The flux is not proportional, but more like di/dt.
This means it will be zero if the current doesn't change. (a constant 200mA current is also a non changing current)
It's negative if the current Decreases, and positive if it Increases.

If the current increases Linear, the flux will have a constant value
If the current increases quadraticly, the flux will be linear
(Each time one power lower)
Flux can be thought of in non E&M terms too.

Flux is the amount of stuff moving past a point, or more typically through a plane, or through a Gaussian surface.

Guass' Law = Divergence Theorem.

Current , I, is a rate A/s, that is a flow and thus as long as the electrons move throw the surface you have chosen, there is flux.

Flux is positive by convention, if the flow is OUT from the origin and negative if the flow is IN .

Since the flow can be a function of time or some other parameter, we typically integrate to find the total flux. Flux is also a function of space, and we often want to add up all the field lines passing through a plane or sphere.

We almost always use symmetry arguments when integrating flux because fields get too complicated with funny shapes or edges of planes.

good luck !
steveastrouk (author)  wannabegeek1 year ago
Charge, not electrons.
[:dunce cap:]

yeah duh...field lines ....

dang...can't delete or edit my comment....

[:dunce cap:] again

charge not electrons ...I still get this confused obviously...

Is charge carried by the holes ?
steveastrouk (author)  wannabegeek1 year ago
He he
steveastrouk (author)  Electorials2 years ago
How old are you ? What level of school are you at ?

NO !! FLUX is ALWAYS present if I is present !!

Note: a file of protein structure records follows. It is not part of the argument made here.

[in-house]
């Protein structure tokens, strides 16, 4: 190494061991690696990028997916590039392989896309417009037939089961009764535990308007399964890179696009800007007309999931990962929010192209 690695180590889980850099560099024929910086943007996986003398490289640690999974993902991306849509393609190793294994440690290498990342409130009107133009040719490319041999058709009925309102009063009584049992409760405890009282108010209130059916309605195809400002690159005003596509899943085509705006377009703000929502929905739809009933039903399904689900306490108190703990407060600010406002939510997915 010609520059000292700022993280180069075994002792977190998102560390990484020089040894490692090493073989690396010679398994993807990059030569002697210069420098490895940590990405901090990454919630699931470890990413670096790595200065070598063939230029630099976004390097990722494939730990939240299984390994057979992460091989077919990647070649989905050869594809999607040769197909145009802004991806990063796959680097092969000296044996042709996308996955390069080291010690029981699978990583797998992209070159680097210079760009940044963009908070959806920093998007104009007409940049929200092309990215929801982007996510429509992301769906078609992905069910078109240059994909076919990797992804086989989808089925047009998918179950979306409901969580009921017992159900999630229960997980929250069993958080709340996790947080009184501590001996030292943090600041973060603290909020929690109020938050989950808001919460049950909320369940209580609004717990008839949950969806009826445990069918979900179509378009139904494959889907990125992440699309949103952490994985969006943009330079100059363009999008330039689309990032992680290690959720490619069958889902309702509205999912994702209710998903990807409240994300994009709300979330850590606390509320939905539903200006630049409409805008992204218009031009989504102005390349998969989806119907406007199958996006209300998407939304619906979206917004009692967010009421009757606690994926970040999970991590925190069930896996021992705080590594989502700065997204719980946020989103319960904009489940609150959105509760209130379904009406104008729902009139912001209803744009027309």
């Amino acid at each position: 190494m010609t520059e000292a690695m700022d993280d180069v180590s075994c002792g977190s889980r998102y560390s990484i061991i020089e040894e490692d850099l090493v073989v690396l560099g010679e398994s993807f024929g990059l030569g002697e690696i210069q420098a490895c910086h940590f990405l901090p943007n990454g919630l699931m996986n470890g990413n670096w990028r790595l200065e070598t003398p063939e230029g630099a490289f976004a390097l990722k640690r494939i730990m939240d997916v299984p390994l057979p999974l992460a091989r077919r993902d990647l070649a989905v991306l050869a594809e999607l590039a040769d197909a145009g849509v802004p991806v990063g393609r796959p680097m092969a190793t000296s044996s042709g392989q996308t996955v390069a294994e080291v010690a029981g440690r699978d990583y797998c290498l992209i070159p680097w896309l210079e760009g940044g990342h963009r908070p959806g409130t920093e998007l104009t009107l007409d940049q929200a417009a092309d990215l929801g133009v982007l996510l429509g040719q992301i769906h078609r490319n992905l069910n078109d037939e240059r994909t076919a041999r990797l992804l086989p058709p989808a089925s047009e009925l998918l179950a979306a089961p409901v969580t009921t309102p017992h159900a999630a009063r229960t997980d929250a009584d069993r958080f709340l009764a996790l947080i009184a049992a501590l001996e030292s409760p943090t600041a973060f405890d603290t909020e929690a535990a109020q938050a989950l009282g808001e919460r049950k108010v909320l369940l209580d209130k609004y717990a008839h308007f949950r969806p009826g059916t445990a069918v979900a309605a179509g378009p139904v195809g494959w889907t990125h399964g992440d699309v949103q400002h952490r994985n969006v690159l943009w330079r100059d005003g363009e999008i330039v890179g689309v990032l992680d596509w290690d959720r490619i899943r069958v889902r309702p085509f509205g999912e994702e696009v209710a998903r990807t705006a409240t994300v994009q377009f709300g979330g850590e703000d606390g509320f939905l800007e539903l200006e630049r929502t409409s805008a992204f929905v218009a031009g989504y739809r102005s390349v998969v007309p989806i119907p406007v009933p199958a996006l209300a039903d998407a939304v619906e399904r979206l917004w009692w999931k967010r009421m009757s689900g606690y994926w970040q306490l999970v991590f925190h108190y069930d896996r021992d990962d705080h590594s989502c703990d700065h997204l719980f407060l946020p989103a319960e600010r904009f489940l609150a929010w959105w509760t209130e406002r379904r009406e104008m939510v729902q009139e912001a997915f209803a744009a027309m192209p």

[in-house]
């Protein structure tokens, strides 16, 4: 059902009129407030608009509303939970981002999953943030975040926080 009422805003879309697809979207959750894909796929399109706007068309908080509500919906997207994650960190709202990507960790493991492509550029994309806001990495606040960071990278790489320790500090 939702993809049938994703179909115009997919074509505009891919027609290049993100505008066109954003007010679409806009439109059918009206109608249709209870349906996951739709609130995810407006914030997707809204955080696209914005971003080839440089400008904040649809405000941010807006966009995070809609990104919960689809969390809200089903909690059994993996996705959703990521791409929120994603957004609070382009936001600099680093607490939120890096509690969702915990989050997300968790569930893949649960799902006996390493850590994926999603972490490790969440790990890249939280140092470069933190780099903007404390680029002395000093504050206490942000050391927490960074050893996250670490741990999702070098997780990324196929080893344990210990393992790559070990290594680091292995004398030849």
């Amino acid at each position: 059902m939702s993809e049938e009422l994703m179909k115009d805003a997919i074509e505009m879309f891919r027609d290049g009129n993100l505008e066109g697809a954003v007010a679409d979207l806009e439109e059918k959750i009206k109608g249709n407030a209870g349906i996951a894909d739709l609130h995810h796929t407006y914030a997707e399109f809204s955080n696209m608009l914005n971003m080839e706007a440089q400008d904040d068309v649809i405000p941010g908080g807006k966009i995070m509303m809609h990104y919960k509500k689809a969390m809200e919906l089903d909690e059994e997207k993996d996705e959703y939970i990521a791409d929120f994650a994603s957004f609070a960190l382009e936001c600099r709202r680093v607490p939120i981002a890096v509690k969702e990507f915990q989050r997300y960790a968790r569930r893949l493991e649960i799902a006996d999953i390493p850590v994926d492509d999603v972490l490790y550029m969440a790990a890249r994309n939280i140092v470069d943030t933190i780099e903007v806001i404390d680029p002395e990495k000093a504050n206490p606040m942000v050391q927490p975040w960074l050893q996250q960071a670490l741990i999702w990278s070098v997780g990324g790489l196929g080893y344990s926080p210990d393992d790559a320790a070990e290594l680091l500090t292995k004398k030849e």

Are you happy with differential calculus ?
V = L di/Dt or V = n d (phi) /Dt

It all comes from that really. But flux is effectively proportional to NxI

dI/Dt produces dPhi/Dt.
a2262631 year ago
I bought a brand-new flyback a couple weeks ago. I'm trying to determine the pins to the primary coil on my flyback.

My flyback has 10 pins. I found out which pins are connected by testing if there was a resistance between two pins with a multimeter.
Pins 1, 5, 9 are connected; pins 2, 8 are connected; pins 3, 4, 6 are connected; pin 7 is by itself; pin 10 is by itself.

This seems problematic because there are only two coils on a flyback, but I have 5 different groups of connected pins. Does this mean that something is disconnected inside my flyback?

Do you have any other ways to determine the primary coils besides this http://lifters.online.fr/lifters/labhvps/tht.htm
steveastrouk (author)  a2262631 year ago
Many other coils are frequently wound on a flyback - for other power supplies, for oscillators driven by the coil itself. It can be hard to work out the best pins.
waldosan1 year ago
i have a big old transformer dug out from a junked stereo, it isn't specifically a fly-back transformer but could i use the same circuit you showed in step 4 to get a higher voltage?
steveastrouk (author)  waldosan1 year ago
Not really. The turns ratio won't be anywhere near right, and the core will saturate very quickly.

Steve
iceng1 year ago
Great point about saturation of the core and the resulting conflagration
where the only limit on current is the small DC current path resistance.

A path that includes the switch, the coil and the power source resistance, which will fuse a silicone semiconductor in an instant and heat the wire insulating encapsulation into a chard coil scrap.

A
steveastrouk (author)  iceng1 year ago
Hi A.

Seen anything you'd change ?

Steve